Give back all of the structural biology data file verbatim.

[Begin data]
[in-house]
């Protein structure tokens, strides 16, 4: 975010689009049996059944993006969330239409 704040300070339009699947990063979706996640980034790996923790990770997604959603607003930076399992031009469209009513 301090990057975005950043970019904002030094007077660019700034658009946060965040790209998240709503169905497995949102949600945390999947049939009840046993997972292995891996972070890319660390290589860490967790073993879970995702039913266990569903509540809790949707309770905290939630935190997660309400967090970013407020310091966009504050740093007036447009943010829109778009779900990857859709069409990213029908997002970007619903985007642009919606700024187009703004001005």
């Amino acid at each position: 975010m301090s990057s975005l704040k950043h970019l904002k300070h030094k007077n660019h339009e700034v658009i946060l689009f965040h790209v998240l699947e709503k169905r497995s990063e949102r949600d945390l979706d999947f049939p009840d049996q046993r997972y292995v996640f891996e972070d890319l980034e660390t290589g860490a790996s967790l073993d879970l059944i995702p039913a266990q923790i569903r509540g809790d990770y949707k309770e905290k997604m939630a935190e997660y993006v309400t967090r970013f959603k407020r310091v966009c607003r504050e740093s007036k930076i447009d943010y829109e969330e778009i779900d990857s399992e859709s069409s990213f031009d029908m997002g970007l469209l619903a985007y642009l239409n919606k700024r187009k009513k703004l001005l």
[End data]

[in-house]
């Protein structure tokens, strides 16, 4: 975010689009049996059944993006969330239409 704040300070339009699947990063979706996640980034790996923790990770997604959603607003930076399992031009469209009513 301090990057975005950043970019904002030094007077660019700034658009946060965040790209998240709503169905497995949102949600945390999947049939009840046993997972292995891996972070890319660390290589860490967790073993879970995702039913266990569903509540809790949707309770905290939630935190997660309400967090970013407020310091966009504050740093007036447009943010829109778009779900990857859709069409990213029908997002970007619903985007642009919606700024187009703004001005």
């Amino acid at each position: 975010m301090s990057s975005l704040k950043h970019l904002k300070h030094k007077n660019h339009e700034v658009i946060l689009f965040h790209v998240l699947e709503k169905r497995s990063e949102r949600d945390l979706d999947f049939p009840d049996q046993r997972y292995v996640f891996e972070d890319l980034e660390t290589g860490a790996s967790l073993d879970l059944i995702p039913a266990q923790i569903r509540g809790d990770y949707k309770e905290k997604m939630a935190e997660y993006v309400t967090r970013f959603k407020r310091v966009c607003r504050e740093s007036k930076i447009d943010y829109e969330e778009i779900d990857s399992e859709s069409s990213f031009d029908m997002g970007l469209l619903a985007y642009l239409n919606k700024r187009k009513k703004l001005l």